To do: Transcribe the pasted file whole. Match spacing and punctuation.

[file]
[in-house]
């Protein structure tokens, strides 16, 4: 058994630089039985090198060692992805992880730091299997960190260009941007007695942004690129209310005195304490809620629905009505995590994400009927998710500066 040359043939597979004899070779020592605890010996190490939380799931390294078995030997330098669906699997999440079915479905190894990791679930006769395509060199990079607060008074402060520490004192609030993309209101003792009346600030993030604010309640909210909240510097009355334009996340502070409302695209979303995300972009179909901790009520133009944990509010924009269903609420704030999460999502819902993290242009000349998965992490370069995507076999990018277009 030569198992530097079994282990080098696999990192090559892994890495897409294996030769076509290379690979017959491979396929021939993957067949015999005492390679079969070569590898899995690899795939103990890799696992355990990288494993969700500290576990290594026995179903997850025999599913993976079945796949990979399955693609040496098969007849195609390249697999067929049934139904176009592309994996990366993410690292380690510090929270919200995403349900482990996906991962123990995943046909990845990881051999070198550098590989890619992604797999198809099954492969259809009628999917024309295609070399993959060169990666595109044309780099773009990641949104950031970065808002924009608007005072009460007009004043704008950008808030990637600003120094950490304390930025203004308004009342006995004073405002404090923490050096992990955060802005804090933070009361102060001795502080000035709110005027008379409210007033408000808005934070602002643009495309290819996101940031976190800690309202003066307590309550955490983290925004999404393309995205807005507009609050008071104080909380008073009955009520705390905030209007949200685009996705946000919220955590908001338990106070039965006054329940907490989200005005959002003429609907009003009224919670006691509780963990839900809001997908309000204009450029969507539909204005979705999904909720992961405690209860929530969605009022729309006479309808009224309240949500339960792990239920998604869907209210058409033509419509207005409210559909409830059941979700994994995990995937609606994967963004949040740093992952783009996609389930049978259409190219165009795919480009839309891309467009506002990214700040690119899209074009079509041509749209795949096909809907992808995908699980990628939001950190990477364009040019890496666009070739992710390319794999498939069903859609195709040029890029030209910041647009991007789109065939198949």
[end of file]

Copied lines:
[in-house]
């Protein structure tokens, strides 16, 4: 058994630089039985090198060692992805992880730091299997960190260009941007007695942004690129209310005195304490809620629905009505995590994400009927998710500066 040359043939597979004899070779020592605890010996190490939380799931390294078995030997330098669906699997999440079915479905190894990791679930006769395509060199990079607060008074402060520490004192609030993309209101003792009346600030993030604010309640909210909240510097009355334009996340502070409302695209979303995300972009179909901790009520133009944990509010924009269903609420704030999460999502819902993290242009000349998965992490370069995507076999990018277009 030569198992530097079994282990080098696999990192090559892994890495897409294996030769076509290379690979017959491979396929021939993957067949015999005492390679079969070569590898899995690899795939103990890799696992355990990288494993969700500290576990290594026995179903997850025999599913993976079945796949990979399955693609040496098969007849195609390249697999067929049934139904176009592309994996990366993410690292380690510090929270919200995403349900482990996906991962123990995943046909990845990881051999070198550098590989890619992604797999198809099954492969259809009628999917024309295609070399993959060169990666595109044309780099773009990641949104950031970065808002924009608007005072009460007009004043704008950008808030990637600003120094950490304390930025203004308004009342006995004073405002404090923490050096992990955060802005804090933070009361102060001795502080000035709110005027008379409210007033408000808005934070602002643009495309290819996101940031976190800690309202003066307590309550955490983290925004999404393309995205807005507009609050008071104080909380008073009955009520705390905030209007949200685009996705946000919220955590908001338990106070039965006054329940907490989200005005959002003429609907009003009224919670006691509780963990839900809001997908309000204009450029969507539909204005979705999904909720992961405690209860929530969605009022729309006479309808009224309240949500339960792990239920998604869907209210058409033509419509207005409210559909409830059941979700994994995990995937609606994967963004949040740093992952783009996609389930049978259409190219165009795919480009839309891309467009506002990214700040690119899209074009079509041509749209795949096909809907992808995908699980990628939001950190990477364009040019890496666009070739992710390319794999498939069903859609195709040029890029030209910041647009991007789109065939198949």